Letter in a Battle

Rediscovered cache of castoff communiqués captures World War II and 1940s Phoenix

Later that evening, he wrote Ben, "We are just now getting underway to dodge across the sea & hit -- hard. We've been aboard several days & dodging around from port to port to heckle the Jerry, I suppose. Now we are picking up steam for the big jump.

"We had an air raid the other nite . . . that was a real show. Just like the movies. Was awakened by the racket and went up on deck. The sky was full of searchlights and tracer bullets floating up to the point of a cone where I couldn't see anything. Then they picked him up in the lights. He tried to get out, like a fly in a web, but about 20 beams had him crossed, and the whole country side started spouting fire (we were anchored well out in the harbor & the plane was right overhead). And there were big tracers from 40 mm AA and heavy flashes from 5-inch guns. And then he got it, wobbled first, pulled out, then smoke came out the tail. Climbed, stalled, fell into a spin, leaving a trail of smoke, and landed with a terrific flash about 300 yards from our boat. The lights followed him all the way down. The fire burned on the water for 20 minutes. Boy, what a sight.

"We saw them shoot down three that nite. And the few bombs that did fall hit nothing. Next day German news: 'Allied base bombed, half the invasion barges there destroyed -- and all our craft returned safely.' What bunk. That's the kind of stuff that makes us know we'll kick the hell out of them in the next few days.

David, right, and his brother John Ben Murdock, who served in the Army Signal Corps, on furlough in Washington, D.C., in 1942
courtesy of Rachael Ellis
David, right, and his brother John Ben Murdock, who served in the Army Signal Corps, on furlough in Washington, D.C., in 1942

"All evening I've been going over navigation plans with the skipper; he's a good guy. The Navy seems to realize this time that its job is to get us ashore where & when we're supposed to get there, a good sign. All plans are good and I honestly think they will work.

"It's fun to be a C.O and in the know. I never was before. I saw the battle order for the whole Allied invasion force. It's gigantic. The General said, 'Hell, they couldn't even think up things as big as this to heckle us with at General Staff school a few years ago . . .'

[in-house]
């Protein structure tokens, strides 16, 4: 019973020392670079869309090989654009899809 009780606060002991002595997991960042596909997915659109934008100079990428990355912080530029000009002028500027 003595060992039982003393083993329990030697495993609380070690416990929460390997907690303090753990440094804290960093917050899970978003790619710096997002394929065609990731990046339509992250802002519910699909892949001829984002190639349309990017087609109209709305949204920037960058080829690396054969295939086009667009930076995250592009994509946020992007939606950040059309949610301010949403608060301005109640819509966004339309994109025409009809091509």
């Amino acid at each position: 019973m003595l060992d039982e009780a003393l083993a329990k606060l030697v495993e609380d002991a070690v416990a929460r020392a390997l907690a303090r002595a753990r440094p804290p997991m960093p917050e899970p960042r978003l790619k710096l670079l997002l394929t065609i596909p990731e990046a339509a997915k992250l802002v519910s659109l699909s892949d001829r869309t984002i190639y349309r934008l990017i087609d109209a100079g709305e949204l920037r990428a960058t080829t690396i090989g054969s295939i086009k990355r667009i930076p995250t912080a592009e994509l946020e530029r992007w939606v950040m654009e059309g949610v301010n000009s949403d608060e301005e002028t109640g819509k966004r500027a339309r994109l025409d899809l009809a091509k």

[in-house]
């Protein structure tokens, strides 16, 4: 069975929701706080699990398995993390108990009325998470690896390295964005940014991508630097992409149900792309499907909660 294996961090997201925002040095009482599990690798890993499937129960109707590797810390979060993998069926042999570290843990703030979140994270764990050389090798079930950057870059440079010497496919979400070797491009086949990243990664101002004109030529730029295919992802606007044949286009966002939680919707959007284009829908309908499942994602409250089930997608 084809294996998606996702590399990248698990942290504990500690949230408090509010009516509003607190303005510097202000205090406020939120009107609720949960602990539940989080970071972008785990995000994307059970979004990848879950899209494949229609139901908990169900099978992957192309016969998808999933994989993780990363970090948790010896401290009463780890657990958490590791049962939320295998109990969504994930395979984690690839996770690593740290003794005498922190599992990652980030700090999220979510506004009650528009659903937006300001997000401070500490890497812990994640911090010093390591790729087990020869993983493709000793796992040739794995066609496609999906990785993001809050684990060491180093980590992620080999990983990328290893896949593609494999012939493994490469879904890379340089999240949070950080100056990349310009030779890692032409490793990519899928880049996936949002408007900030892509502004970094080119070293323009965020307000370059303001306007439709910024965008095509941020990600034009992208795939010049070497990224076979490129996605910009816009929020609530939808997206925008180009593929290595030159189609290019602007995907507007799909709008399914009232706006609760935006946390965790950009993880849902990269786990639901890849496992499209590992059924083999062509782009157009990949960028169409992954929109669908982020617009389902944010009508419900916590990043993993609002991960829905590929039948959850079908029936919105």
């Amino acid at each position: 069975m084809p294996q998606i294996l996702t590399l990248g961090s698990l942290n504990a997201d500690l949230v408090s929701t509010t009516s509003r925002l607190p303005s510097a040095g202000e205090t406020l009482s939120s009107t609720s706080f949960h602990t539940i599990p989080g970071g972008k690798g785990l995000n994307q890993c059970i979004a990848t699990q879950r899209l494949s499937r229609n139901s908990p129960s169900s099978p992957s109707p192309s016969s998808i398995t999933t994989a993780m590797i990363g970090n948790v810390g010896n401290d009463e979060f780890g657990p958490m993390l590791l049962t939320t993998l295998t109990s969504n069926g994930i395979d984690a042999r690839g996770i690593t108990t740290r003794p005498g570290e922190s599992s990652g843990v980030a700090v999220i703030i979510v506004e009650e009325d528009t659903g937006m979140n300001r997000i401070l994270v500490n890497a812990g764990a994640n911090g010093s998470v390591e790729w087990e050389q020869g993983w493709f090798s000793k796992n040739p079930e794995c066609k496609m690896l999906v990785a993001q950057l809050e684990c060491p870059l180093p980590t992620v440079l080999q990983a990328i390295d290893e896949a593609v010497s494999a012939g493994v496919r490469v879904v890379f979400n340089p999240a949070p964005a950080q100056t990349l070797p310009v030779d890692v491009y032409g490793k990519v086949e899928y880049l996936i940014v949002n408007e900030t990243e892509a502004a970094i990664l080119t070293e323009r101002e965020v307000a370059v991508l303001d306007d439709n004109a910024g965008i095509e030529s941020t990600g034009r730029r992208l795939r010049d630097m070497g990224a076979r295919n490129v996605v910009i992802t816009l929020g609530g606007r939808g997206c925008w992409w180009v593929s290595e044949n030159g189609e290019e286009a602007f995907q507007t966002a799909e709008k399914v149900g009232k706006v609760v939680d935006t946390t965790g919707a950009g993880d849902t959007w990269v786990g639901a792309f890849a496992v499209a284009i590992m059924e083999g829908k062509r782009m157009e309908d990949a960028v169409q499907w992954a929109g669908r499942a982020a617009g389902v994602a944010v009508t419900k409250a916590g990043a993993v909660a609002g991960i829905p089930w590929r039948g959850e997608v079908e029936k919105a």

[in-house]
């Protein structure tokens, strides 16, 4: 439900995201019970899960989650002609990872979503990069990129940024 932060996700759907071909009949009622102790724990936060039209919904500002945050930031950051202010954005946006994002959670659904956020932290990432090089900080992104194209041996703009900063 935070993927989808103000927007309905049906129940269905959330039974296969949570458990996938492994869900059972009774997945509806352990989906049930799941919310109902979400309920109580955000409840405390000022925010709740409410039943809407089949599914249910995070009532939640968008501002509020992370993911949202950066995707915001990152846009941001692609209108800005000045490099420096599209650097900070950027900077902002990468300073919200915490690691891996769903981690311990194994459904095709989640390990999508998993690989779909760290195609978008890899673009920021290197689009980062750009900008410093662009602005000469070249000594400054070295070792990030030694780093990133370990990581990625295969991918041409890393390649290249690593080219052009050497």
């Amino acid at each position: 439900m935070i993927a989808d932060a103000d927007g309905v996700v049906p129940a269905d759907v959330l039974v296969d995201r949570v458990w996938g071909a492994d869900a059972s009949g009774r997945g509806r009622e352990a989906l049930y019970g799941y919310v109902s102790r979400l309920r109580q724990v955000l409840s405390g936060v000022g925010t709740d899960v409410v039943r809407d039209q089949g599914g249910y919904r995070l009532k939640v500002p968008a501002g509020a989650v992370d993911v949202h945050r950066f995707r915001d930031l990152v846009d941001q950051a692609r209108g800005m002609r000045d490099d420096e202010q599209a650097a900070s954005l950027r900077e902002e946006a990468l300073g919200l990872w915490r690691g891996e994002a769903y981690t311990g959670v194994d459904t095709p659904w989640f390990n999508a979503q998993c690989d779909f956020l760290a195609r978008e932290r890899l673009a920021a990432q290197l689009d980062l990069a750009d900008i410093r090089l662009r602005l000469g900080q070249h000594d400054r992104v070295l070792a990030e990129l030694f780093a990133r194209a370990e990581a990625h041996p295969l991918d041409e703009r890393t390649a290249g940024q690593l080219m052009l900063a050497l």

"It's going to be a big show. I wish you could see it, honest . . . but I'll tell you about it and I know that in a few days we'll all wish we were somewhere else.

"There's so damn much more work to getting a company checked up, instructed & ready to go. My officers are good guys, but I guess there isn't any soldier as lazy as an officer. They're always playing cards or asleep, and I have to keep kicking them to get the job done. Found today that a lot of the explosives we have aboard are without caps and fuses -- because I didn't check on it. So I got an idea. We'll detonate them with hand grenades; use a 15-yard cord to pull the safety pin. It's gotta work. But for the most part we're all set. And tomorrow nite about now I'll be 'Crapari los panto' or else be too worried about getting 140 other guys ashore to notice it . . ."

Murdock's 7th Infantry went into Sicily near Licata, midway along the island's southern coast. It secured the coast for an infusion of supplies and more troops, then advanced across the island's mountainous hide and took Palermo, on the north coast, July 22.

"Yesterday was a good day," he wrote his mother in Washington on July 20. "Ten weary days in Sicily and then we actually spent a whole day in one place, got clean underwear from our baggage, got mail from home and a good B ration supper -- now were fittin' for fightin' again."

Five days later in Palermo, Murdock was sick with malaria, and at one point was hospitalized with a 103 degree fever. His company was guarding the city's central railroad station.

". . . and you can imagine the chaos in a city after weeks of terrible bombings, hunger, etc. then sudden turnover of military power, the chance to loot Fascist stores (the R.R. station was a Fascist headquarters.) Refugees coming back home, people going back to work, suspected soldiers/civilians, fear for abandoned munition and explosive dumps . . .

"As for this big story of the landing, the news has told it pretty straight. I won't repeat. A few unpublicized difficulties might be interesting.

"The day before the landing was a rough day. Wind blew all the barrage balloons off the tank transports and the L. C. I.'s (Infantry) rolled and jumped and tossed all day. Everyone was dead sick. I stayed on my feet all day because I thought I had to, but damned if I could get anyone else up. And there were so many little details that weren't finished and at 4:00 the next morning we had to fight our way ashore -- imagine the feeling. However, the sea calmed at midnite and when we saw the searchlights, shell flashes and machine guns everyone roused out and the details took care of themselves in a hurry. Artillery landed around us and m.g. bullets sprayed the boat once on the way in. No one hurt, and on the beach we had no fire at all. I can't understand it either. Had trouble landing, as usual. Lost a ramp from the boat. Skipper was a little nervous and got us 300 yards off the beach and on some rocks, waves were too high to use the rubber emergency boats so we swam, floundered and crawled in just like the last time, but never lost a man and but very little equipment. We had two small skirmishes, caught a few prisoners and were five miles inland on our objective by noon.

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